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Latte with Ray – China and Russia get closer

Raymond Chan
Thursday, November 02, 2017

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By Raymond Chan
After spending a week in Moscow, I observed Chinese tourists were everywhere in the city while it is also very common for Russians to take Mandarin lessons at universities. Since the dissolution of territorial disputes between China and Russia during Jiang Zemin’s era, the relations between the two countries have been developing remarkably rapidly. Undoubtedly, rich resources from Russia are beneficial to China while high productivity and sufficient capital from China are beneficial to Russia.
China remains the largest trading partner of Russia

“China is Russia's largest trading partner,” indicated Kirill Dmitriev, head of the Russian Direct Investment Fund (RDIF), at the latest BRICS Summit held in Xiamen. Last year saw a 12 percent growth in Chinese direct investment in Russia. Kirill Dmitriev considers the Chinese-Russian tie greatly positive. The RDIF recently has announced a partnership with the China Development Bank (CDB) and is expected to provide an opportunity for Chinese investors to directly invest with settlements in yuan (RMB).
Although the total trade volume between China and Russia was once affected by the collapse of commodity prices, China remains the largest trading partner of Russia, reflecting a good foundation of the bilateral trade. The bilateral trade volume is expected to exceed 80 billion US dollars. This is not only limited to minerals, and a significant amount of agricultural products are also being exported from Russia to China.
With the painful experience of the global financial crisis in 2008, economists generally agree that development in a multipolar global economy is more desirable than merely relying on America’s “unipolar”.
China’s high productivity is unquestionable. So, the question is, “does Russia deserve Chinese investment?”
A mutually beneficial relationship is built between the nations

A few years ago, Russia implemented an integrated Arctic strategy. The country ambitiously extracted natural gas from the Arctic and constructed an airport and a military base in Alexandra Land. 100,000 tons of building materials and 140,000 tons of equipment were delivered to the area. Forecasting China's demand and funding would continue to grow, Russia had already realised that the commitment to the mining development in the Arctic could be of mutual interest to the nation and China. Russia is benefiting from the infrastructure brought by China’s One Belt One Road (OBOR) strategy, while China can enjoy the low cost of the natural mineral and gas resources from Russia – but the real mutual benefits are that no aggression nor hegemony is called for.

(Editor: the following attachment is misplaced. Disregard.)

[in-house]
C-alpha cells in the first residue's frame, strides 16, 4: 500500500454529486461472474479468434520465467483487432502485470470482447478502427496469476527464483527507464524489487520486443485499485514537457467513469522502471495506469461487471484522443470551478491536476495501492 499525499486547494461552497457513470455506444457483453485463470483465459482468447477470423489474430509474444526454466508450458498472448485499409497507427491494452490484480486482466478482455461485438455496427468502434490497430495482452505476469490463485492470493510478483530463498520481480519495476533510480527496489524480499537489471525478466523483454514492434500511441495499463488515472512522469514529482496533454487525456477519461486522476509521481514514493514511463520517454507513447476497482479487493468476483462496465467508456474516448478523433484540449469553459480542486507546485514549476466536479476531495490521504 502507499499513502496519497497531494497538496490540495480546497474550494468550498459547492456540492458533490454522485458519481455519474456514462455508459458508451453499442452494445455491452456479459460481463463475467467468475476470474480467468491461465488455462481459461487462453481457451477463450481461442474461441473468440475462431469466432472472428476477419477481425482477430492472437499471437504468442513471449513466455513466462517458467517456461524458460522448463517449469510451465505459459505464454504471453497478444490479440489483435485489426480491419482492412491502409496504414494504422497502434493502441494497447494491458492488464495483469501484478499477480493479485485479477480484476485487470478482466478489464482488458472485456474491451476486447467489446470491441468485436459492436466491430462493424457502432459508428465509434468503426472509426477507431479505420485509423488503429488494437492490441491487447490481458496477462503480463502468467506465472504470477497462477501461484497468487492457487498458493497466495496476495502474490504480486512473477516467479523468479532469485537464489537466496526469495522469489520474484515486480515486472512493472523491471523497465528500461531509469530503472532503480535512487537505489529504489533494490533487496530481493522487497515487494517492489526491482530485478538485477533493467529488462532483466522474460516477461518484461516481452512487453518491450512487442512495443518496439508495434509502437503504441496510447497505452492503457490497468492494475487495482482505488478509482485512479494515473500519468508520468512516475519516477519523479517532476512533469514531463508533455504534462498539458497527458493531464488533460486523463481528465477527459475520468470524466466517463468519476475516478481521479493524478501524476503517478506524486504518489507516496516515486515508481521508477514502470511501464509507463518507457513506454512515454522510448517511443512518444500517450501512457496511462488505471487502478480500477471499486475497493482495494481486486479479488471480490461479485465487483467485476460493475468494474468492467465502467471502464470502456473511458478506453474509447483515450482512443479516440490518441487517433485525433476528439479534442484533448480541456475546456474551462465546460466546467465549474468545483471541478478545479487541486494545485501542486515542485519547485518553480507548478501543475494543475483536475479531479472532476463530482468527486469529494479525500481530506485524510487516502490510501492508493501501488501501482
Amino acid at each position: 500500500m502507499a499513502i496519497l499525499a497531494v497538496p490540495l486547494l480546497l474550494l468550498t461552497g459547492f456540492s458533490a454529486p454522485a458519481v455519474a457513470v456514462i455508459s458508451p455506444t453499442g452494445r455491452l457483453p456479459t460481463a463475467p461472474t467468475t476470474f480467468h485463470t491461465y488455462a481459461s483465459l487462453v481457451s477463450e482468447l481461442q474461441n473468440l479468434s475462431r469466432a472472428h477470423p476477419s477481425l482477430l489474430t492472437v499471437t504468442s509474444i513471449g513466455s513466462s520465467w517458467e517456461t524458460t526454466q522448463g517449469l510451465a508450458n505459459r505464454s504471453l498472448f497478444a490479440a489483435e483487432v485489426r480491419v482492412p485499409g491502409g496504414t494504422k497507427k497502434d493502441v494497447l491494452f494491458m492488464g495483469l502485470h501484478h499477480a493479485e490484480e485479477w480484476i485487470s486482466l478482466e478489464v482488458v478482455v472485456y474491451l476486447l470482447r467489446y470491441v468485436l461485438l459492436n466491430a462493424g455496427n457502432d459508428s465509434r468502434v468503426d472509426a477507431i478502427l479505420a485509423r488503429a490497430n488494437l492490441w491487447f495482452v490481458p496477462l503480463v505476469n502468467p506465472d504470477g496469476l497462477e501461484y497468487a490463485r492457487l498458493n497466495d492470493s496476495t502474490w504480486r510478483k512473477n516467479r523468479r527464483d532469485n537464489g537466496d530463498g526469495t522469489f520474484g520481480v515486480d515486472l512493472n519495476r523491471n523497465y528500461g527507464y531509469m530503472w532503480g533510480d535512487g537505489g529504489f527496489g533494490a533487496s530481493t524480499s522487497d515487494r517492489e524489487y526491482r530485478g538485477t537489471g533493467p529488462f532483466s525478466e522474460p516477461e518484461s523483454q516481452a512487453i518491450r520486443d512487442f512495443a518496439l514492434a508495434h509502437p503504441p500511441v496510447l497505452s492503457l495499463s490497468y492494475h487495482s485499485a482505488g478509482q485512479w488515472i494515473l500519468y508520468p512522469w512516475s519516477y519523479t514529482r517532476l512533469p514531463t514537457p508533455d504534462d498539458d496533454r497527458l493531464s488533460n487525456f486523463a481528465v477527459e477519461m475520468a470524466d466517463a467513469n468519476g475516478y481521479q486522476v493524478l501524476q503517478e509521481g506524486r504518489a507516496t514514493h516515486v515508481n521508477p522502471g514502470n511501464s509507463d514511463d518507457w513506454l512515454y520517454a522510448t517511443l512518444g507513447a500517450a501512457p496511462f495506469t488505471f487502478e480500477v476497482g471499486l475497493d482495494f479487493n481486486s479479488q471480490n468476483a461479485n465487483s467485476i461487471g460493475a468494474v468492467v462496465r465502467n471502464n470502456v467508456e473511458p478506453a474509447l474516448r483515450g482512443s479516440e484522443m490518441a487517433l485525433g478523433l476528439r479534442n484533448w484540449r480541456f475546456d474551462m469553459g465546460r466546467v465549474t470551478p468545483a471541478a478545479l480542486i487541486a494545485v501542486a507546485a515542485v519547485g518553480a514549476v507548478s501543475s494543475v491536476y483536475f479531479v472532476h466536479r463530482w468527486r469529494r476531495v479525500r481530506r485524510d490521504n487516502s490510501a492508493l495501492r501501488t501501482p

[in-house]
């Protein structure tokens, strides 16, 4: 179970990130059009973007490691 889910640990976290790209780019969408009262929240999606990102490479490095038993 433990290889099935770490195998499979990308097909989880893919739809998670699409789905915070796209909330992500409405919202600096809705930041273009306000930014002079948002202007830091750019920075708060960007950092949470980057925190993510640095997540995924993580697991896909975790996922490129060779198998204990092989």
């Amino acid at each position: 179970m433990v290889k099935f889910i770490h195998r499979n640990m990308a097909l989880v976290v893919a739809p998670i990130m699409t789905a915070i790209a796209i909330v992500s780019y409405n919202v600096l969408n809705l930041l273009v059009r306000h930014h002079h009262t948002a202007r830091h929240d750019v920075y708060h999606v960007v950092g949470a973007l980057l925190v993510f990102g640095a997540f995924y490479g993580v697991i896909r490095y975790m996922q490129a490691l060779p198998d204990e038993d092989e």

China’s OBOR strategy has a positive role in promoting economic and trade cooperation with Russia; the amount of human resources and funds investing in the collaboration between the two countries for the mining development in the Arctic is unprecedented. The dissolution of territorial disputes between China and Russia gives a way for better China-Russia trade relations.
Political issues do matter

In Australia, analysts do not put much emphasis on the economic and trade cooperation among BRICS countries, that is, Russia, India, China, Brazil and South Africa. In fact, analysts should not only pay attention to stock markets or statistics but also to political issues.
The Russian Far East strategy is not simply about the relation with China, but with North Korea and Japan as well. North Korea is facing United Nations sanctions for its escalating nuclear and missile programs; local resources are in short supply, not to mention funds for overseas investments. As for Japan, right-wing populism has put the plan for systematic cooperation with Russia to death. The nation tried to create a comprehensive logistic chain between the two countries, but to no avail. Therefore, politics always decides the prospects for economic and trade relations between nations.
The China-Russia trade relationship is essential for the world

Moreover, the Chinese-Russian tie has often been overlooked in multinational trade. Research scholars in China believe enhancing the economic and trade relations with Russia will help revitalise the old industrial bases in the northeast.
Australian media hardly mentioned the fact that the RDIF and the CDB have agreed to establish a Russian-Chinese investment fund worth 68 billion RMB. The funding from the 15-year-agreement will be spent on development of the Far East and Siberia for energy, transportation, industry, power facilities and cross-border projects.
At the moment, Russia has stepped out of the financial crisis and entered a period of economic growth. China and Russia do not purely care about whether the trades are settled in yuan or ruble; according to the officials, the two nations are doing their best to prevent the negative impact of trade activities by fluctuations in foreign exchange markets. In other words, to exclude the US dollar factor and prevent the problematic impacts of hedge funds on financial markets again.
The aftermath of the world economic crisis is not scattered and the global economic growth recovery is slow and weak, it is necessary to put the old rules aside and seek new directions.
In 2016, China's total crude oil imports from Russia reached 52.3 million tons. Russia overtook Saudi Arabia to become China's biggest crude oil supplier for the first year ever. In the first five months of this year, bilateral trade between China and Russia has skyrocketed with an increase of over 33%. A close China-Russia trade relationship is essential for us, and for the world!

Published: Thursday, November 02, 2017

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